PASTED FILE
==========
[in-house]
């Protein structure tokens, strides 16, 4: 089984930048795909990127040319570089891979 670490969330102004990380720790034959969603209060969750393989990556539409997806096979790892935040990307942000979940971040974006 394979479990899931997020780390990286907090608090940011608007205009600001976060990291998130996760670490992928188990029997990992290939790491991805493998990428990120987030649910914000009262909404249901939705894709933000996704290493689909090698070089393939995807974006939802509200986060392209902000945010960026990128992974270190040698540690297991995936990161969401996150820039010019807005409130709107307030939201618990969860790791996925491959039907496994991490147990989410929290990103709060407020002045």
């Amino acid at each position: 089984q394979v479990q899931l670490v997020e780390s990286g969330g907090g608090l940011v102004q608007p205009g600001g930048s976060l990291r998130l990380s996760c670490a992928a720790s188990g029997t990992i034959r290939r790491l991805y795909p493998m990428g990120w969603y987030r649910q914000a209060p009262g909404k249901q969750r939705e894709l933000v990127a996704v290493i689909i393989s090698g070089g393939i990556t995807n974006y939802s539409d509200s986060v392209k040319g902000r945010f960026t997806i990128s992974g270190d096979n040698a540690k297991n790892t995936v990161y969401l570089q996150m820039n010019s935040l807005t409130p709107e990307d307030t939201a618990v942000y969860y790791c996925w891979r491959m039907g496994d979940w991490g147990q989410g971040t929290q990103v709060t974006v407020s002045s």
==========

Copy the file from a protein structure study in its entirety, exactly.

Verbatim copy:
[in-house]
């Protein structure tokens, strides 16, 4: 089984930048795909990127040319570089891979 670490969330102004990380720790034959969603209060969750393989990556539409997806096979790892935040990307942000979940971040974006 394979479990899931997020780390990286907090608090940011608007205009600001976060990291998130996760670490992928188990029997990992290939790491991805493998990428990120987030649910914000009262909404249901939705894709933000996704290493689909090698070089393939995807974006939802509200986060392209902000945010960026990128992974270190040698540690297991995936990161969401996150820039010019807005409130709107307030939201618990969860790791996925491959039907496994991490147990989410929290990103709060407020002045």
């Amino acid at each position: 089984q394979v479990q899931l670490v997020e780390s990286g969330g907090g608090l940011v102004q608007p205009g600001g930048s976060l990291r998130l990380s996760c670490a992928a720790s188990g029997t990992i034959r290939r790491l991805y795909p493998m990428g990120w969603y987030r649910q914000a209060p009262g909404k249901q969750r939705e894709l933000v990127a996704v290493i689909i393989s090698g070089g393939i990556t995807n974006y939802s539409d509200s986060v392209k040319g902000r945010f960026t997806i990128s992974g270190d096979n040698a540690k297991n790892t995936v990161y969401l570089q996150m820039n010019s935040l807005t409130p709107e990307d307030t939201a618990v942000y969860y790791c996925w891979r491959m039907g496994d979940w991490g147990q989410g971040t929290q990103v709060t974006v407020s002045s």